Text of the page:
The question remains. Why shouldn’t I have a referendum asking whether I as an Englishman would be in favour of independence from Scotland? BBC Radio 4’s Question Time last Saturday, broadcast from Edinburgh, was particularly irritating. The panel, all Scots, were asked whether they felt British (answer, no: they all felt Scottish). Nobody ever asks the English if they feel British. Many Englishmen feel English a long time before they “feel” British: but they’re not allowed to. They go to Sainsbury’s and are told that they can buy British strawberries (from Herefordshire) or British lamb from Dorset. But if it’s Welsh lamb, it’s called Welsh, and if it’s Scottish beef it’s called Scottish.

Why is that? Not being allowed to describe things, and ourselves, as English is a nuisance we have to put up with because of the Scots. I once wrote an article for the Sunday Times during the editorship of the very Scottish Andrew Neil, in which I referred to “English culture”. It was changed by a sub-editor to “British culture”, which wasn’t at all what I had meant (there’s no such thing as “British culture”, any more than there’s any such thing as a “British accent”). When I asked why, I was told “sorry, under the current editor that’s the house style”. Infuriating.

These are not the only sources of the current English groundswell of opinion in favour of the Scots taking themselves off: but they will do to start with. None of this, of course, is to say that the Scots have no reason for their own irritations and resentments against us (and please, don’t anyone point this out indignantly as though I hadn’t accepted it myself). There is no question that we currently feel very badly about each other, and that the relationship between our two nations is currently in a very bad state. We English now have a much better and warmer relationship with the Irish Republic than with the Scots, despite the fact that historically the Irish suffered infinitely greater injustices at our hands – and for much longer – than the Scots ever did. I look forward to Scottish independence because, paradoxically, I think that English-Scottish relations would then be much closer, even warmer. There will be a hard-fought settlement. But once that has been achieved and accepted on both sides, our relationship could then be freed at last from its current state of mutual resentment. I think that needs to happen: and the sooner the better.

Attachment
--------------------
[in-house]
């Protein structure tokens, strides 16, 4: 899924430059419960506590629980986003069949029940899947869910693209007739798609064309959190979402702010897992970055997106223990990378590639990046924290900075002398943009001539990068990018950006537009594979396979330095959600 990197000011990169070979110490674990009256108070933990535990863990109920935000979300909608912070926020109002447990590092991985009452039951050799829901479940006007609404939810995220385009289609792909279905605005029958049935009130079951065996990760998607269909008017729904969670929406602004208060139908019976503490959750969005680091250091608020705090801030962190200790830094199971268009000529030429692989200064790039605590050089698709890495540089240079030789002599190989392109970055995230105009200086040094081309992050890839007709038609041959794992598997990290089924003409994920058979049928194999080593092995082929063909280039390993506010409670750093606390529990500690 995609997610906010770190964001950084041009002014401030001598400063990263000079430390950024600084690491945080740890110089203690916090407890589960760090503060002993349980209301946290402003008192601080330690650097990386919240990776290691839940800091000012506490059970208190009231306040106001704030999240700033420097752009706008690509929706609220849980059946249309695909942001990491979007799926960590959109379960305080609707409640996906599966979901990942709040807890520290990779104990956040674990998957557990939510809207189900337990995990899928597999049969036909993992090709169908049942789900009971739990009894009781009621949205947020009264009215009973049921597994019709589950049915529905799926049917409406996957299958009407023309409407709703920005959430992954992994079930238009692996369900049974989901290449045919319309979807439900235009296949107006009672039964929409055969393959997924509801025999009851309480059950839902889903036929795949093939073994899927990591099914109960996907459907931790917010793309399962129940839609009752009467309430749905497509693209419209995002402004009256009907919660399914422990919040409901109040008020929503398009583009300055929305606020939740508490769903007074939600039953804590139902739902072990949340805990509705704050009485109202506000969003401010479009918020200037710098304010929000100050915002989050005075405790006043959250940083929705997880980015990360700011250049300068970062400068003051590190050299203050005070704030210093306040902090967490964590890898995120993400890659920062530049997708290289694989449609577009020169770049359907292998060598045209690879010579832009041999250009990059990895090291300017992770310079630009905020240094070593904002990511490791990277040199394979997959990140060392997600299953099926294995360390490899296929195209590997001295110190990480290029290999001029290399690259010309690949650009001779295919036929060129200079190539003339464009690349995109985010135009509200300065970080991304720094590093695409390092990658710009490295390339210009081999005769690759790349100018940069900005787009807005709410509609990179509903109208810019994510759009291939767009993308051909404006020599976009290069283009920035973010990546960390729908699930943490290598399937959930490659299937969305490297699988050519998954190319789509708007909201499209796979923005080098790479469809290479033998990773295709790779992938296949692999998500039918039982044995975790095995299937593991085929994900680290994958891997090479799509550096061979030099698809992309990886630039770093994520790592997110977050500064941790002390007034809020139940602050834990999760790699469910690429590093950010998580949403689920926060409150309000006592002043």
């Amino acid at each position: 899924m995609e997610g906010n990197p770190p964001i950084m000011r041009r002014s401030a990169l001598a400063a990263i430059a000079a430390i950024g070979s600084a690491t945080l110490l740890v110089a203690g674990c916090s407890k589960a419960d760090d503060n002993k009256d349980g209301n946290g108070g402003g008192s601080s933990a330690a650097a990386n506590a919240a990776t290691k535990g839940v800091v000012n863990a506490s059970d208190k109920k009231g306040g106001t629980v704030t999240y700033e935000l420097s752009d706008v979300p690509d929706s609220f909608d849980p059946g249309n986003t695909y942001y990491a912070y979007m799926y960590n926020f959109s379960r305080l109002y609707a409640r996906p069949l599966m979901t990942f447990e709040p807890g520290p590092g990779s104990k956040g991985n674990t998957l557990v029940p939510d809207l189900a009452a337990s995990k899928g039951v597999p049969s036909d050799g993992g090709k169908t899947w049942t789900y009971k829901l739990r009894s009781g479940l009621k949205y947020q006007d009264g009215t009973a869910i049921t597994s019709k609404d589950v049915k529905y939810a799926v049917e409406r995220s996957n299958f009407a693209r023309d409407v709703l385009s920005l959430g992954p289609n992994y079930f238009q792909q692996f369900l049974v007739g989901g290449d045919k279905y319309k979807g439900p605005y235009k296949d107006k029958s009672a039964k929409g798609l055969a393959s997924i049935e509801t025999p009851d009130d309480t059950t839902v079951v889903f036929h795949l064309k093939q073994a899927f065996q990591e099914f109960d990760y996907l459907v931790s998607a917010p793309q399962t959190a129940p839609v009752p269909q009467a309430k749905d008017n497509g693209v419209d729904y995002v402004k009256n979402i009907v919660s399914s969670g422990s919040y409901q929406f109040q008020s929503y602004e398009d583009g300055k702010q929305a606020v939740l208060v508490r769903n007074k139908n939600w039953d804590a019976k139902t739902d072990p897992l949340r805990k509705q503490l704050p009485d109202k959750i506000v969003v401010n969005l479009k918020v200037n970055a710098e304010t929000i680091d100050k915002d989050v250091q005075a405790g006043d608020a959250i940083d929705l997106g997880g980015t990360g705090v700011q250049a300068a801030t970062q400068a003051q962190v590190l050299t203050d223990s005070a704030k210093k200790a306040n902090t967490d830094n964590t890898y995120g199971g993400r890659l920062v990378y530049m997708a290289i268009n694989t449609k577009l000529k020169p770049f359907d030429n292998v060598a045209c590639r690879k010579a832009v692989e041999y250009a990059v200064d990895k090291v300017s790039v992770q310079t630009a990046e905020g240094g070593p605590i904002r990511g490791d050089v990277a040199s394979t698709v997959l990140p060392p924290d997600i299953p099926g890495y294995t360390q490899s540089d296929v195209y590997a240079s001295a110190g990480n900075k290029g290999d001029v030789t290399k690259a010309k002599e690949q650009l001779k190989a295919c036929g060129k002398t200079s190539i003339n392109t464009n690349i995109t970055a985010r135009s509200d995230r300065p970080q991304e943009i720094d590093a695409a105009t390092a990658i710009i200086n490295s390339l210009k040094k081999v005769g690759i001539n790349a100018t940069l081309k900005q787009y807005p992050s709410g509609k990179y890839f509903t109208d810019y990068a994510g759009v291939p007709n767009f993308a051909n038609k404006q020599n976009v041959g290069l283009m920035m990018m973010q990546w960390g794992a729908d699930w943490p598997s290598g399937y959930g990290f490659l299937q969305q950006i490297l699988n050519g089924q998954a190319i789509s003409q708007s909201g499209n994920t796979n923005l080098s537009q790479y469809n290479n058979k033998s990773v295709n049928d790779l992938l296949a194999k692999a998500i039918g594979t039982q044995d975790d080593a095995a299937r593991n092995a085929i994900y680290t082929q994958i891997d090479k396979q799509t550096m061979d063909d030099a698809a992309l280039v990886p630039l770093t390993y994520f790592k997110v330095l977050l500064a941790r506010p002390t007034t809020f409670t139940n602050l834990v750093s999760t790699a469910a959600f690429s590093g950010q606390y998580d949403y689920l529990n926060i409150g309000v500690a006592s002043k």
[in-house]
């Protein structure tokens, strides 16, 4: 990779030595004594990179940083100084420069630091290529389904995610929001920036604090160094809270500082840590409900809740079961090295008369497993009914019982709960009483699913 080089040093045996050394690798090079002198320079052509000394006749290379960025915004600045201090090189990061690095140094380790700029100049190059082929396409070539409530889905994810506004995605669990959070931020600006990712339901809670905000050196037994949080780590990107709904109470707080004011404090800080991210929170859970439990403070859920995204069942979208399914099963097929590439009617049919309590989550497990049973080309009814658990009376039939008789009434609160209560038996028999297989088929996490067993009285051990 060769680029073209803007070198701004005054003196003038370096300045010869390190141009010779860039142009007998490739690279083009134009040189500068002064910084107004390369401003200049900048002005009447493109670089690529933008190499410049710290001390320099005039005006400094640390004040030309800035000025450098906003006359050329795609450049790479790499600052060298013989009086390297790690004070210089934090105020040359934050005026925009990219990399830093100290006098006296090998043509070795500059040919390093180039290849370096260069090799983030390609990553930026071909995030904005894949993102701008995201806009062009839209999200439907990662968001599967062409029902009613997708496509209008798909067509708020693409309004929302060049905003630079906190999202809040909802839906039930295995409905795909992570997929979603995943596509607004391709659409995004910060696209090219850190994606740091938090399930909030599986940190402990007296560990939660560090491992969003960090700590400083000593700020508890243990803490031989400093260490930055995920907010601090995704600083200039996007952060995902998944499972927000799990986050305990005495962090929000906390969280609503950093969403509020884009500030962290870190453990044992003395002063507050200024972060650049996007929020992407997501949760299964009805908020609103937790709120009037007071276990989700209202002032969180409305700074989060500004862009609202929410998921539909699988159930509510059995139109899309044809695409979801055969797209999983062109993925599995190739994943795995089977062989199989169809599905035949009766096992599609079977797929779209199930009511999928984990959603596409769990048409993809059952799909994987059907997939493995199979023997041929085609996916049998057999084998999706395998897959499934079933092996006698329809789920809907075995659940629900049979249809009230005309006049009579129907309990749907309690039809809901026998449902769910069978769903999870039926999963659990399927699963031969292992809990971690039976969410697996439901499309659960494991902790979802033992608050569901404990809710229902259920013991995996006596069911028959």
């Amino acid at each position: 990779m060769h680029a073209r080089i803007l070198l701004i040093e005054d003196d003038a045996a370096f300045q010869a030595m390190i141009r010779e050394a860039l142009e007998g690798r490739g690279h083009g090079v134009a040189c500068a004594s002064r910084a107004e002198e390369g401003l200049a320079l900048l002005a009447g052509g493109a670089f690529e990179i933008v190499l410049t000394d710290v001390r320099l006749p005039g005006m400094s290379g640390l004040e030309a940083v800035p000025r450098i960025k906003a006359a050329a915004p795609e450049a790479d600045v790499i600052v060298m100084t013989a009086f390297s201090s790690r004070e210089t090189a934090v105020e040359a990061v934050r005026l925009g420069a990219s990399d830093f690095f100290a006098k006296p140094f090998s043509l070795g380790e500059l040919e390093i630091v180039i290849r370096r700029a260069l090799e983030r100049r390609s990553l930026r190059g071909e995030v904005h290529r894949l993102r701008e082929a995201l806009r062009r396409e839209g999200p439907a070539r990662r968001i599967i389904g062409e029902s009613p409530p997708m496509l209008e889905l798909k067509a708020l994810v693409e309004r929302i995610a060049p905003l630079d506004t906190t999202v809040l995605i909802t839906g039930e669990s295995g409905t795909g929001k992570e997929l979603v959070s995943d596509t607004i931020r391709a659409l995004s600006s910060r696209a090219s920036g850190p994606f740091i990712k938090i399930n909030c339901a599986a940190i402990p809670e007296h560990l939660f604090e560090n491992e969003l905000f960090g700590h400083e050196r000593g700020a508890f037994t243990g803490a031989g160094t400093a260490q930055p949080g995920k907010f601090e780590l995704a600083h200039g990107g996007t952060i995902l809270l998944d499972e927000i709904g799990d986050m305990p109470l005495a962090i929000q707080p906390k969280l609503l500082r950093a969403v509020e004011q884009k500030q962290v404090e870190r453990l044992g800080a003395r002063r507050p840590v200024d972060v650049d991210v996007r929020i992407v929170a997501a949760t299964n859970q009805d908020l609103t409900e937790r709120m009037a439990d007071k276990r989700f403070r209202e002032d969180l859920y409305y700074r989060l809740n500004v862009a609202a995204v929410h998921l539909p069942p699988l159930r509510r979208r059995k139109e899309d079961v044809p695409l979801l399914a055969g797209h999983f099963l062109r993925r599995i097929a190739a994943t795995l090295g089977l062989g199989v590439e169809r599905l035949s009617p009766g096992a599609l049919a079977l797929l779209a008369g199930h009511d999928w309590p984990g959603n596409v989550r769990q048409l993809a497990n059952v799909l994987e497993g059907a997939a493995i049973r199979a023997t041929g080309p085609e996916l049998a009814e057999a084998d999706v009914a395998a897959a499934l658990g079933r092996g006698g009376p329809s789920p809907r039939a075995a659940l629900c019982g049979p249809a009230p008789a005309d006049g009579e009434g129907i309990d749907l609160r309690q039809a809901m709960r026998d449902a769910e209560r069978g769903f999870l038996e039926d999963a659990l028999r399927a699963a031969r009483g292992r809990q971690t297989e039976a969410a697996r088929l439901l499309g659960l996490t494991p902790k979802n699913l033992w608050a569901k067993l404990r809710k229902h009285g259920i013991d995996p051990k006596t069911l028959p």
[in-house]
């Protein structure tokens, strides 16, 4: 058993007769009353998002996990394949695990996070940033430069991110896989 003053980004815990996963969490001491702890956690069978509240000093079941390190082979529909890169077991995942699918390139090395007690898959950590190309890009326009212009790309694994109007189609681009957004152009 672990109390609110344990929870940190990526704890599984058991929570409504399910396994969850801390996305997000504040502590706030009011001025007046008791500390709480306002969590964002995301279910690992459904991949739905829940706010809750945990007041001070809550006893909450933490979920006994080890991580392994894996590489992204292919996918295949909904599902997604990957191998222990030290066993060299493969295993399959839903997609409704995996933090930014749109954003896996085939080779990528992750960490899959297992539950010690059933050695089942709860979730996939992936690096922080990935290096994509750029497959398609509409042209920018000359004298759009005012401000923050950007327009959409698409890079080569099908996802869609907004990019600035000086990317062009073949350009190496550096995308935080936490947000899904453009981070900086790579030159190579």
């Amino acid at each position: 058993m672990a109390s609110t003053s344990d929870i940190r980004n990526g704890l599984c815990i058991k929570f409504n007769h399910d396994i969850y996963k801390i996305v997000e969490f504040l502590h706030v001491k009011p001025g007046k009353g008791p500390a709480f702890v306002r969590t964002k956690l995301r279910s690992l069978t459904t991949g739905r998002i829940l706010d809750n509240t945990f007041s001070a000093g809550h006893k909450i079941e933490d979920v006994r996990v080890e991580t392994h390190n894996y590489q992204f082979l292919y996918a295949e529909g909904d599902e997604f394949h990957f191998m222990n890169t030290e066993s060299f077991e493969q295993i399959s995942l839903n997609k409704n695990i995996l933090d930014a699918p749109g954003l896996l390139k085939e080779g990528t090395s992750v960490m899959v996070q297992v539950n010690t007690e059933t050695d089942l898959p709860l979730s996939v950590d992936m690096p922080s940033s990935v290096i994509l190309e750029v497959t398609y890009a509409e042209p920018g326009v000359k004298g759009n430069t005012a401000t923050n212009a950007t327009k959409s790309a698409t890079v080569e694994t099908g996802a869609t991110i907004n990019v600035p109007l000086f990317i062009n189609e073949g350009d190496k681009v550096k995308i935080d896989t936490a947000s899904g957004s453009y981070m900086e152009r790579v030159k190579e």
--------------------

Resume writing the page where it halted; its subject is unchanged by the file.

• Anonymous

    I wish the English could have a referendum about leaving the union. The vote to leave the UK would be a landslide. It is surely the most efficient solution to the problem. 

    I suspect that without England in the United Kingdom, the Scottish, Welsh and Northern Irish would get along quite happily with each other, indeed perhaps they could invite the rest of Ireland to join as well, so then all those who had “suffered for hundreds of years” at the hands of the English could finally break the yoke of oppression. Good luck to them.

  • Craig

    Small correction: Its the West Lothian Question not the Midlothian Question.
    http://en.wikipedia.org/wiki/West_Lothian_question

  • http://lxoa.wordpress.com/ Shane